February 2015 Column - Proposed Term Limit Law Should Not Exempt Current Officeholders

Recently, several of my colleagues in the Erie County Legislature proposed a law that would impose term limits on all county elected officials.  The law allows for three four-year terms for the County Executive, Comptroller, Clerk, District Attorney and Sherriff and six two-year terms for legislators.  The law is sponsored by five of the six legislators in the Majority Caucus.  My name is absent as a co-sponsor, and I’d like to explain why.

At the moment, I am undecided on whether or not I support term limits.  What I am very certain of, however, is that if term limits are put in place we should not grandfather ourselves in, exempting us from their intended impact.  The law as currently proposed does this, and I feel it’s hypocritical.

While I’m currently undecided, I do understand the arguments being made in support of term limits.  As legislators, we must learn from and react to the corruption taking place in Albany.  Politicians frequently promote reforms as the best ways to fight corruption; however, that argument does not apply to Erie County right now. 

There is no rampant abuse of power and corruption taking place in the halls of Erie County government, and I don’t believe we should be scaring people into thinking that is the case. Our local government situation is already different from that of Albany and Washington, in that it already has inherent safeguards to corruption, such as the Control Board.

Our biggest defense is an intelligent electorate that tosses out bad politicians in elections, which I believe are the ultimate term limit.  In Erie County’s history, a total of 129 people have served in the Legislature.  Of them, only 15 have served longer than the proposed term limit of 12 years.  No County Executive has ever served longer than the proposed limit, and only two county-wide elected officials ever have.  Those officials were Comptroller Alfreda Slominski (R) and County Clerk David Swarts (D), both of whom were incredibly talented and served the county well. Simply put, they earned their final terms and Erie County taxpayers benefited from their service.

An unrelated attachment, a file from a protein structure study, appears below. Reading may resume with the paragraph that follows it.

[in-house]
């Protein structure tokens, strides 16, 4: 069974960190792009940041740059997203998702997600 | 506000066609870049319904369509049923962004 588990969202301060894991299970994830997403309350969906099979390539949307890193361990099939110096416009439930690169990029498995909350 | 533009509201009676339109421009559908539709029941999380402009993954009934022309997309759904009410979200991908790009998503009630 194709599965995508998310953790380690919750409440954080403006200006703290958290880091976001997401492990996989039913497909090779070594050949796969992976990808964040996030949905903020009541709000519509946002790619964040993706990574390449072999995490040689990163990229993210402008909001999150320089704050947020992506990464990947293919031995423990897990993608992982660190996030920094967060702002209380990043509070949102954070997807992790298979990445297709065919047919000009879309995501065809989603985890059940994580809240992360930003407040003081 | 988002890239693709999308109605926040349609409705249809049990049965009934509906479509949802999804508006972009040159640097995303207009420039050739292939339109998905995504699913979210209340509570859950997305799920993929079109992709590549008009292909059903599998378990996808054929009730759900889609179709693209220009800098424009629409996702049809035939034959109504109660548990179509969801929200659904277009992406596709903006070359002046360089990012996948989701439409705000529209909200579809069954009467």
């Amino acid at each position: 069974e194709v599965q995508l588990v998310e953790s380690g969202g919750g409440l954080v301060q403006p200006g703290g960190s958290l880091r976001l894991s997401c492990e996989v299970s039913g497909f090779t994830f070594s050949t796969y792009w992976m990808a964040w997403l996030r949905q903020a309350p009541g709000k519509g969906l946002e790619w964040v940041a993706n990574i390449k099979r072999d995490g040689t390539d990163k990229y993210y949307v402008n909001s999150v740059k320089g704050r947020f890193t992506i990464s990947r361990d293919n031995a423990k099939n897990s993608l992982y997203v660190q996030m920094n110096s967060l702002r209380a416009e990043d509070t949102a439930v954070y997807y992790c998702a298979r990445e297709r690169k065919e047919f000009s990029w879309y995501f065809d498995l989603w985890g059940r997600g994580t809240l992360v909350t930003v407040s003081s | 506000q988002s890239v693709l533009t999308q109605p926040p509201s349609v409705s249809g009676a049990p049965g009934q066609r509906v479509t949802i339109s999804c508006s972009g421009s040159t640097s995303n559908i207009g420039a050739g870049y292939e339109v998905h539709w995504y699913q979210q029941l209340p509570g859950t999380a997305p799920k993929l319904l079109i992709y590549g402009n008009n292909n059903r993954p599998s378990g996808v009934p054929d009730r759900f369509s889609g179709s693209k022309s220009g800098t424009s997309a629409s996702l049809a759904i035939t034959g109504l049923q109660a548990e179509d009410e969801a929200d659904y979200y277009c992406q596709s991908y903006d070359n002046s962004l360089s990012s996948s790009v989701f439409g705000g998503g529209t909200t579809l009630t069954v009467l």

I am also concerned about the legality of the law in its current form.  As county legislators, we have no authority to dictate the terms of elected offices that are defined in the State Constitution. This is well established in case law, specifically when the NYS Court of Appeals ruled that Suffolk County could not limit the terms of its District Attorney.

While I explore my stance on term limits, I will offer a compromise.  I will propose a local law that imposes term limits on the Legislature, Executive, and Comptroller, while removing state mandated offices.  Those term limits will remain the same as currently proposed, however current elected officials will not be exempt.

As elected officials, we should lead by example.  I cannot in good faith support a law that will prevent someone from having the same opportunity as me to serve in the future. Furthermore, I will never support a law that treats me differently than anyone I am elected to serve.

Legislator Lorigo

Contact

 

Joseph.Lorigo@erie.gov
Phone: (716) 858-8922
Fax: (716) 858-8818

Legislator Joseph C. Lorigo - District 10
Old Erie County Hall
92 Franklin Street, 4th Floor
Buffalo, NY 14202